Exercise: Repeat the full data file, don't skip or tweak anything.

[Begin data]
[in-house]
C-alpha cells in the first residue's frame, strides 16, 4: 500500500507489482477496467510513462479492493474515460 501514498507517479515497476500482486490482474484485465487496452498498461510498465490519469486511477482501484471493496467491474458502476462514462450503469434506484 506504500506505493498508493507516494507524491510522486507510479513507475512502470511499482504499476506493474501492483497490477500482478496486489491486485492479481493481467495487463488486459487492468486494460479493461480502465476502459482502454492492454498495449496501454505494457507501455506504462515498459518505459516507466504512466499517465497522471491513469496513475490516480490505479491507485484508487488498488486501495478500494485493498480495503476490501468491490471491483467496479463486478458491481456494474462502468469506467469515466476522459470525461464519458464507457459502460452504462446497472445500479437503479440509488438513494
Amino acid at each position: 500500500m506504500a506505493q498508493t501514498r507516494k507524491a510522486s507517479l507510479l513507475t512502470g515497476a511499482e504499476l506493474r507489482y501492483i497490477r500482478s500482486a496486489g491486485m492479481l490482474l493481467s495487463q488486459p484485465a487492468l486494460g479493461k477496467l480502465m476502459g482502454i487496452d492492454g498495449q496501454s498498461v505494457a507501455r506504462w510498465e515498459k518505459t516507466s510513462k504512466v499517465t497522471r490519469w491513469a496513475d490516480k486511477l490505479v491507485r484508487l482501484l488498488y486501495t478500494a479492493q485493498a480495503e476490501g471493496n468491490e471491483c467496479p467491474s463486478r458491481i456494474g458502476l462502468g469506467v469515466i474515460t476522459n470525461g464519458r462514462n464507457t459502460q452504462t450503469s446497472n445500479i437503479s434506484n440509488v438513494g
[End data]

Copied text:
[in-house]
C-alpha cells in the first residue's frame, strides 16, 4: 500500500507489482477496467510513462479492493474515460 501514498507517479515497476500482486490482474484485465487496452498498461510498465490519469486511477482501484471493496467491474458502476462514462450503469434506484 506504500506505493498508493507516494507524491510522486507510479513507475512502470511499482504499476506493474501492483497490477500482478496486489491486485492479481493481467495487463488486459487492468486494460479493461480502465476502459482502454492492454498495449496501454505494457507501455506504462515498459518505459516507466504512466499517465497522471491513469496513475490516480490505479491507485484508487488498488486501495478500494485493498480495503476490501468491490471491483467496479463486478458491481456494474462502468469506467469515466476522459470525461464519458464507457459502460452504462446497472445500479437503479440509488438513494
Amino acid at each position: 500500500m506504500a506505493q498508493t501514498r507516494k507524491a510522486s507517479l507510479l513507475t512502470g515497476a511499482e504499476l506493474r507489482y501492483i497490477r500482478s500482486a496486489g491486485m492479481l490482474l493481467s495487463q488486459p484485465a487492468l486494460g479493461k477496467l480502465m476502459g482502454i487496452d492492454g498495449q496501454s498498461v505494457a507501455r506504462w510498465e515498459k518505459t516507466s510513462k504512466v499517465t497522471r490519469w491513469a496513475d490516480k486511477l490505479v491507485r484508487l482501484l488498488y486501495t478500494a479492493q485493498a480495503e476490501g471493496n468491490e471491483c467496479p467491474s463486478r458491481i456494474g458502476l462502468g469506467v469515466i474515460t476522459n470525461g464519458r462514462n464507457t459502460q452504462t450503469s446497472n445500479i437503479s434506484n440509488v438513494g